Some people will decide they can live with the headache, but they will have a designated driver or call a cab so they don’t risk having an accident. Some people will choose not to drink at all because they don’t like the potential consequences, and after checking with their Internal Guidance System, they decide that not drinking is the right path for them. Many others will fall somewhere in between these two outlooks by enjoying a cocktail or two, but only enough to be social or to relax. They won’t drink enough to become impaired.

That’s an adult example of why it’s important to understand consequences, but not necessarily how you want to teach the lesson to your children.

A more kid-friendly way to demonstrate the consequences of an action is with a simple houseplant. When you nurture the plant, giving it the water and sunlight that it needs, the plant will flourish. If you don’t feel like watering the plant because you’re too busy playing, the plant may survive for a few days, but will begin to wilt and ultimately die.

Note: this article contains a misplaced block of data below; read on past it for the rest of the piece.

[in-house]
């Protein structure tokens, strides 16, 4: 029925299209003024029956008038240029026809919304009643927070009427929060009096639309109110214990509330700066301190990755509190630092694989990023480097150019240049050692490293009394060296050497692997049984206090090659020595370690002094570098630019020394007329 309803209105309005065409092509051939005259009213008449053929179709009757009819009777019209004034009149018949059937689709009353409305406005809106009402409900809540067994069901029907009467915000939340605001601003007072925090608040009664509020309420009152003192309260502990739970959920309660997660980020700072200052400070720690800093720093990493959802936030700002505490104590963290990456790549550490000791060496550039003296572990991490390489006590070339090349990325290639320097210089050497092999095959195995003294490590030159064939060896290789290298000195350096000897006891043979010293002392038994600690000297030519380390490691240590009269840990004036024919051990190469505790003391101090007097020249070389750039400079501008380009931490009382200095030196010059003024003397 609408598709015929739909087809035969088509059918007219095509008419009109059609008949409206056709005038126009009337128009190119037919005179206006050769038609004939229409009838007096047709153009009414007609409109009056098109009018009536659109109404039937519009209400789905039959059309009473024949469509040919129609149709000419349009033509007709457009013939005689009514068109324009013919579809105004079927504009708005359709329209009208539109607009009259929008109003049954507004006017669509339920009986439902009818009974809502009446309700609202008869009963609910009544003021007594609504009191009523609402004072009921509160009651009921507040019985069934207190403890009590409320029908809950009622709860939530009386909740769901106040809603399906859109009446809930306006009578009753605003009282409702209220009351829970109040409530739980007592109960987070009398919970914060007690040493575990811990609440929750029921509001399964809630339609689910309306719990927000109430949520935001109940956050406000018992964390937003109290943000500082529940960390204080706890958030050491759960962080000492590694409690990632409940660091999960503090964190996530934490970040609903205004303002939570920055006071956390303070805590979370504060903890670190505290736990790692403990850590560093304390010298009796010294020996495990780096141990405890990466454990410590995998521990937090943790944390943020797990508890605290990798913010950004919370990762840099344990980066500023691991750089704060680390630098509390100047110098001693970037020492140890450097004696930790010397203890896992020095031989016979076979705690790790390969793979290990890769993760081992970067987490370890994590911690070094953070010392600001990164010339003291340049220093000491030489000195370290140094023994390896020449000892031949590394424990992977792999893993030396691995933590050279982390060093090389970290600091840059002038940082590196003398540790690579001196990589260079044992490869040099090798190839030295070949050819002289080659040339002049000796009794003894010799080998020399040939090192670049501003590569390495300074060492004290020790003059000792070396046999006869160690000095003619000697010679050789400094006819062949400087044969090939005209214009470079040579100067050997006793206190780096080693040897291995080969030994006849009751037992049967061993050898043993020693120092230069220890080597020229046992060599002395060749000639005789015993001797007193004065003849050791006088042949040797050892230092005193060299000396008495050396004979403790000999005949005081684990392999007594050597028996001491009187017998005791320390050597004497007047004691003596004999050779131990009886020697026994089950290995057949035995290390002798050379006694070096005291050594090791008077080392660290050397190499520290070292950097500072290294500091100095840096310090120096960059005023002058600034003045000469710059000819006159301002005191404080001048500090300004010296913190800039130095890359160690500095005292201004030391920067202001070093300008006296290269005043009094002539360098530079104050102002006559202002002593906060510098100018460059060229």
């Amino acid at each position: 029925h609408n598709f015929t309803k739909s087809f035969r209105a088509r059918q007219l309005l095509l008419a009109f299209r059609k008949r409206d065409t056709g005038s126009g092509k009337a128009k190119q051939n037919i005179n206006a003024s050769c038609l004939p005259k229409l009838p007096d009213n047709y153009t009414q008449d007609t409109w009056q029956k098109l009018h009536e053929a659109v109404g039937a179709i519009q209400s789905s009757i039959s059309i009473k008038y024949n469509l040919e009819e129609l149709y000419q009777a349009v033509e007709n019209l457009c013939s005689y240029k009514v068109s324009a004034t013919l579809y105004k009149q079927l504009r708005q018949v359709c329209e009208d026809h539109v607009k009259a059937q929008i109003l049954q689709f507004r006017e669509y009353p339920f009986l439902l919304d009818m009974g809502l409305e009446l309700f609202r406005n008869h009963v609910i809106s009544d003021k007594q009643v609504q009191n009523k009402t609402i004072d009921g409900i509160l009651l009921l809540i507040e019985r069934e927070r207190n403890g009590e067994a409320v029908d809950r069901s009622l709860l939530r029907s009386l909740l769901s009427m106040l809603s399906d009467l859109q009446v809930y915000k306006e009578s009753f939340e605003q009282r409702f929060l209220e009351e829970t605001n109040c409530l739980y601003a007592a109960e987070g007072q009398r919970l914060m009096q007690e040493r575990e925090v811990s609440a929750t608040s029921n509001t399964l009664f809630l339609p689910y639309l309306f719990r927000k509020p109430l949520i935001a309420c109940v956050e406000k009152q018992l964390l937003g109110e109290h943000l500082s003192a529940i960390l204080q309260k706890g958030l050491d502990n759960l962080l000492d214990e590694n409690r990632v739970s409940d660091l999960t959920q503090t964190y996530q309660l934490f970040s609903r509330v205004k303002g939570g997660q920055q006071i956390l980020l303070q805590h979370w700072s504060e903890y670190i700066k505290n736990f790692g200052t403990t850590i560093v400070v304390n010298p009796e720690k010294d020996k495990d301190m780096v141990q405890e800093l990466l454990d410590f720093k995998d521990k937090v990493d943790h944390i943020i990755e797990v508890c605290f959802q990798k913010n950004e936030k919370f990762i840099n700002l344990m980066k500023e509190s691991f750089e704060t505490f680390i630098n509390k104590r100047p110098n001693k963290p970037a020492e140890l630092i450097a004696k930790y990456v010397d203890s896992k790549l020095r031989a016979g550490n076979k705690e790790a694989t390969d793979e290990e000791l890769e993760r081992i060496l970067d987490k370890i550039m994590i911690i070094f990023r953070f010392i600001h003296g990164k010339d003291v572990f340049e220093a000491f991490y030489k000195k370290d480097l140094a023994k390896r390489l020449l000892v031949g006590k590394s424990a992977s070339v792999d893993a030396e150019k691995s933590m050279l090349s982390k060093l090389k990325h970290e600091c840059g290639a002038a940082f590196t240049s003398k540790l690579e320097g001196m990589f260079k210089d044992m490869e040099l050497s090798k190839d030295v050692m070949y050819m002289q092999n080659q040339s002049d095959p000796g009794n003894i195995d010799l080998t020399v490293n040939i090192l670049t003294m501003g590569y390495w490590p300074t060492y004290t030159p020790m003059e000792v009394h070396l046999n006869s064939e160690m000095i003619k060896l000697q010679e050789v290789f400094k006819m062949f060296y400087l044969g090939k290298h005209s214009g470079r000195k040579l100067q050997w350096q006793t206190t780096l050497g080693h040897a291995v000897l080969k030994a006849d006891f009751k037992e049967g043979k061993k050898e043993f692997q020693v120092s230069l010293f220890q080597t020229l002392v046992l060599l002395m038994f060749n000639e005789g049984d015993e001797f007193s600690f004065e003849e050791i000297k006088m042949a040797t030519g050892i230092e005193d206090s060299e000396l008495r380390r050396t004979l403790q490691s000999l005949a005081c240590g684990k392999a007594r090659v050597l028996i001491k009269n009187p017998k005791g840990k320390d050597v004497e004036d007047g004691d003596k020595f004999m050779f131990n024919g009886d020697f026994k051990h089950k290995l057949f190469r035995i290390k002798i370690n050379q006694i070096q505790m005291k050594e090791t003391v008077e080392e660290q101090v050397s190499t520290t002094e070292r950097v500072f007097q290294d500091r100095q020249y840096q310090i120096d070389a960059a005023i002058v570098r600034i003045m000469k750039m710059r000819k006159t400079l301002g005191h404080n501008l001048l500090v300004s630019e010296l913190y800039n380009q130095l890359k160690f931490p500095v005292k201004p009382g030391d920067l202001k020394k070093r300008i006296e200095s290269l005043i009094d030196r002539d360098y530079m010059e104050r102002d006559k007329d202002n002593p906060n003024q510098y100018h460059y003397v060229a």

With a simple example, kids learn about taking on a responsibility and what happens if they shirk that responsibility. Does it require modifying their behavior? A little bit, but only for a short time. It doesn’t preclude them from going out to play. Instead, it’s just a short delay.

Many types of consequence occur in your everyday life, which you can use to help your children to understand this message. You close the windows in the car to keep the weather and bugs out. You walk the dog so it doesn’t soil the carpet. You refrigerate some foods so that they don’t spoil, and so on.

Sometimes, you learn that considering the consequences of an intended action are worth it. You like parking in the shade of trees to keep your car cool. And you feel pleasure in hearing birds sing.

But if you want to hear the birds sing, sometimes, you just have to accept a little birdie business on the windshield.

Your comments are welcome.
© 2014. Sharon Ballantine. All Rights Reserved.